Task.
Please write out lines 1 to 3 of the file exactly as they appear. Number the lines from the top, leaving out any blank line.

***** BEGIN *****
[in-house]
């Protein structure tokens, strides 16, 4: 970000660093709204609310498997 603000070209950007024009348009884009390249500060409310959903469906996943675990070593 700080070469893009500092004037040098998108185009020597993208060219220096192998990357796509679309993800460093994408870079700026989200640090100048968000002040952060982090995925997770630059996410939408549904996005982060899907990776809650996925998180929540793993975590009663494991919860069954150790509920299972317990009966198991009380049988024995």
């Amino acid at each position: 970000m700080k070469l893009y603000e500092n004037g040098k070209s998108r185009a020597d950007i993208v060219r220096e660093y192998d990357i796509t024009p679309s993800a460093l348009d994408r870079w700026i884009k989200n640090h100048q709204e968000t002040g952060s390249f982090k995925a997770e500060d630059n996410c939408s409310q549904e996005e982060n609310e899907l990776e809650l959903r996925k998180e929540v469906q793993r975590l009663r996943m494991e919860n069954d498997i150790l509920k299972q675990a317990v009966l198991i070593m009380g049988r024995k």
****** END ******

[in-house]
């Protein structure tokens, strides 16, 4: 970000660093709204609310498997 603000070209950007024009348009884009390249500060409310959903469906996943675990070593 700080070469893009500092004037040098998108185009020597993208060219220096192998990357796509679309993800460093994408870079700026989200640090100048968000002040952060982090995925997770630059996410939408549904996005982060899907990776809650996925998180929540793993975590009663494991919860069954150790509920299972317990009966198991009380049988024995």
């Amino acid at each position: 970000m700080k070469l893009y603000e500092n004037g040098k070209s998108r185009a020597d950007i993208v060219r220096e660093y192998d990357i796509t024009p679309s993800a460093l348009d994408r870079w700026i884009k989200n640090h100048q709204e968000t002040g952060s390249f982090k995925a997770e500060d630059n996410c939408s409310q549904e996005e982060n609310e899907l990776e809650l959903r996925k998180e929540v469906q793993r975590l009663r996943m494991e919860n069954d498997i150790l509920k299972q675990a317990v009966l198991i070593m009380g049988r024995k």